This latest spate of attacks against activists came a mere nine weeks since the PNP launched a similar operation in Panay island. Nine people were killed and 17 were arrested by the police in several indigenous Tumandok communities on Dec 30, 2020.
As COVID-19 wipes out whatever is left of the limited opportunities for Filipinos to earn a living, the Duterte administration’s lacking response, combined with an oppressive political environment, creates conditions for a perfect storm of social unrest.
Oil firms-imposed price adjustments are higher than what should be – by P 2.41 per liter for diesel and P4.76 per liter for gasoline, based on a DOE-recognized formula. The Big Three, a Duterte backer and other oil firms, rake in tens of millions of pesos daily from profiteering.
The hundreds of thousands of LRT-2 commuters affected by the shutdown are at the mercy of, to the say the least, an inefficient government agency and its inept private contractors that profit millions of pesos in taxpayers’ and commuters’ money.
Focusing on just Manila Water diverts the issue away from privatization as the central issue in, and underlying reason behind, the artificial shortage. As such, it also has the effect of absolving government of responsibility when in fact, the biggest accountability in all this lies with government for abandoning its duty to ensure water for the people.
While not a guarantee to lower prices in the long run, opening up the rice sector to unbridled imports leaves the country’s rice security at the mercy of an unpredictable and increasingly unreliable world market. This happens as 95 percent of Philippine rice imports come from just two countries whose own domestic production is either slowing down or declining. Globally, rice production has been steadily decelerating in the past four decades.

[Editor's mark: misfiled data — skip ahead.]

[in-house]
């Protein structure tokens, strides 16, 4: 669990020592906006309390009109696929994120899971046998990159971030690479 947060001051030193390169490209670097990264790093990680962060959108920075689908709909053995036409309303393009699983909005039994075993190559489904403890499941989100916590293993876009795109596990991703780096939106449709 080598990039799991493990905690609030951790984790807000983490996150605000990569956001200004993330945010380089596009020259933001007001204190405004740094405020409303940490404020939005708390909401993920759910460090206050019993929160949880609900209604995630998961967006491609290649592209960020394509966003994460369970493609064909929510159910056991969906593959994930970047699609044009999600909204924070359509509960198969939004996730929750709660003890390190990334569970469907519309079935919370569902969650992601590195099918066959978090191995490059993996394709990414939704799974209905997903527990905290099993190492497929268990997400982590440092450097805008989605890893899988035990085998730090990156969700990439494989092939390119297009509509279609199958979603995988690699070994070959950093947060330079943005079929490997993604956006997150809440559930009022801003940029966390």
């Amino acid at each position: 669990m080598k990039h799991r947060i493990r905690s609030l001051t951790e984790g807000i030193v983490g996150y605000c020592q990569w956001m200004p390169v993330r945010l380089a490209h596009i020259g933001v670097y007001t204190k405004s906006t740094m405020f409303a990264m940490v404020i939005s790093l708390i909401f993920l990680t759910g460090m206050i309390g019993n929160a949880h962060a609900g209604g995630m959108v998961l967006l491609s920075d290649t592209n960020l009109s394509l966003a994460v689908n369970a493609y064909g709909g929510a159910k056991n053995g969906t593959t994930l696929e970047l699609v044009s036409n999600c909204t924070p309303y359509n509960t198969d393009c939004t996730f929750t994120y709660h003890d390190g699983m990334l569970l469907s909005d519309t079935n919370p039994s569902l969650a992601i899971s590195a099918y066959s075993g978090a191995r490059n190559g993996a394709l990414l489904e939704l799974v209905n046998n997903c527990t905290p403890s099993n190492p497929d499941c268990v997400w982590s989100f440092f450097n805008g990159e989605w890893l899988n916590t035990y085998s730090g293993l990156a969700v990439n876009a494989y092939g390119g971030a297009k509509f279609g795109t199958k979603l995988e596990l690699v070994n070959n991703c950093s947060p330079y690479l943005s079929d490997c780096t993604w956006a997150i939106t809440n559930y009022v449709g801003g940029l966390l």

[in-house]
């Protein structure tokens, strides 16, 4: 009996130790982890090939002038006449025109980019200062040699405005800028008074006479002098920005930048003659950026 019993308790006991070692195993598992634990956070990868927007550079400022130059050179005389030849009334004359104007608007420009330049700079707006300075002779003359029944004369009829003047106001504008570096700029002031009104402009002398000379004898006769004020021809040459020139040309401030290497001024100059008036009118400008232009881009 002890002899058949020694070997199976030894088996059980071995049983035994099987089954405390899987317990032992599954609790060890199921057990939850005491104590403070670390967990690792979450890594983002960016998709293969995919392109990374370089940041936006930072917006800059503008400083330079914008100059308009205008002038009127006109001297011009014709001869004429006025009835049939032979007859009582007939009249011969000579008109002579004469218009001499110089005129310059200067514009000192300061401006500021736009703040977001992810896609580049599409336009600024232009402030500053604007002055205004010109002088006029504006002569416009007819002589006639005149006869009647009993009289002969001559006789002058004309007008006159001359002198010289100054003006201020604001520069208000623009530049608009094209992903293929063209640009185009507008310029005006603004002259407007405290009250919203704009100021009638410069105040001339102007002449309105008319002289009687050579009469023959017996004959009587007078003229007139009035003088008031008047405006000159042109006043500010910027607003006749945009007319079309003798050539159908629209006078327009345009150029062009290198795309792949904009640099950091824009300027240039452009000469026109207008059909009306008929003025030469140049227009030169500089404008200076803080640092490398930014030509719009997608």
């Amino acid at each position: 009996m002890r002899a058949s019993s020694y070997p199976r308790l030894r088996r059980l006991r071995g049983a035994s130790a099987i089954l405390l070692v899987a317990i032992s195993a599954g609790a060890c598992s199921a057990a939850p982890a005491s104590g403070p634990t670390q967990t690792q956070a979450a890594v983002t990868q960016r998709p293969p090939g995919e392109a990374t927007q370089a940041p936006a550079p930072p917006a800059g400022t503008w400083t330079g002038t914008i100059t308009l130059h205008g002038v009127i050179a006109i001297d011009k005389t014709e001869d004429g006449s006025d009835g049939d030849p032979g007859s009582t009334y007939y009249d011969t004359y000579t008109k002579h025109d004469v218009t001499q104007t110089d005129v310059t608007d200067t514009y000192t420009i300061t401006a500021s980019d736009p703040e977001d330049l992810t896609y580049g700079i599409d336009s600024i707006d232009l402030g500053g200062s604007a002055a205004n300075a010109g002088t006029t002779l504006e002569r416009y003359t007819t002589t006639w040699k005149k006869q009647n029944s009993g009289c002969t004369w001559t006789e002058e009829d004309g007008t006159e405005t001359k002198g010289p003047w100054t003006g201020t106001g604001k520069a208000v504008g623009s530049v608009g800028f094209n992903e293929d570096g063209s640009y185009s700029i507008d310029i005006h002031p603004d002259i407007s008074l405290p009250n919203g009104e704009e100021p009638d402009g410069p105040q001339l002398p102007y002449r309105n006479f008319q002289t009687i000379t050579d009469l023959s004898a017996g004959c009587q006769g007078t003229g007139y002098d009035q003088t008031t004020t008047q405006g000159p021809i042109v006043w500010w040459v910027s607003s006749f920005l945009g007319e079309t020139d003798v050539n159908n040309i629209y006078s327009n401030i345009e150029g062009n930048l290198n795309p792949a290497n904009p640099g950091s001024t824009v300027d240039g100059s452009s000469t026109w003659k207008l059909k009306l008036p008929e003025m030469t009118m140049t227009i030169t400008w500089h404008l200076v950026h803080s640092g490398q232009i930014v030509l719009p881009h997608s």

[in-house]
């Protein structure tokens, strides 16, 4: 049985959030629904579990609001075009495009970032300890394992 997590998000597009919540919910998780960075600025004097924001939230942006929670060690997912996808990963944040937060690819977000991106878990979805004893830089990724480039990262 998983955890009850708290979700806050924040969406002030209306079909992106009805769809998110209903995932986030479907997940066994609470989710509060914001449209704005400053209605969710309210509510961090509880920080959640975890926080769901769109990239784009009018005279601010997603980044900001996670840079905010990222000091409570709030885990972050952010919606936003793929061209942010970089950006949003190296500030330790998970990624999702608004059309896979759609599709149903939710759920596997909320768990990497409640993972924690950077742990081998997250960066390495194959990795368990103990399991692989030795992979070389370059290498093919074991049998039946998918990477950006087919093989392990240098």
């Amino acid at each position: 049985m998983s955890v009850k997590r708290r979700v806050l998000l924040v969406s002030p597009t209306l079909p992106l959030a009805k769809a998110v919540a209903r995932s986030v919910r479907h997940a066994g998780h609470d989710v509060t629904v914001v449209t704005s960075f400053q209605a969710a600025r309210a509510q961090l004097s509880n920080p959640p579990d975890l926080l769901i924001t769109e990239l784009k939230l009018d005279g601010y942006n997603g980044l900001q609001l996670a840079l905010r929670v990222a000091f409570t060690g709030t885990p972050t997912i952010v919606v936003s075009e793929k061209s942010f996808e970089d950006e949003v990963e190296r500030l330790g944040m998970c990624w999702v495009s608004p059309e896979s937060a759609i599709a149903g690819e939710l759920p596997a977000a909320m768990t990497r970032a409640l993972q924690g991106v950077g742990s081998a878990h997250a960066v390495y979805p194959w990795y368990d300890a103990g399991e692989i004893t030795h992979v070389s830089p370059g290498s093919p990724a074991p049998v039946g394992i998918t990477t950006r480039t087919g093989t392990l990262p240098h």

For most Filipino families, especially the poor and those in the lower income brackets, the rising costs of these basic needs mean tremendous pressure on household budgets.
What could possibly explain the exclusion of these giant conglomerates – two of the biggest not only in the Philippines but also in the Asian region? By ARNOLD PADILLA Bulatlat.com MANILA — The Department of Labor and Employment (DOLE) has recently released a list of 20 firms that it said are engaged or suspected to…
Such additional tax burden is enough to buy one to three kilos of rice (P27 per kilo of regular NFA rice or P37 a kilo of regular commercial rice) for their family’s consumption.
Bulatlat SPECIAL REPORT: The US would rather not stop with its aid program here. It is the key with which they’ve been maintaining their domination of the Philippine economy and military even after the Philippines’ 1946 nominal independence.
Government is clearly exaggerating the supposed economic gains from EDCA while concealing the fact that negotiators gave too many unjustifiable perks to the US.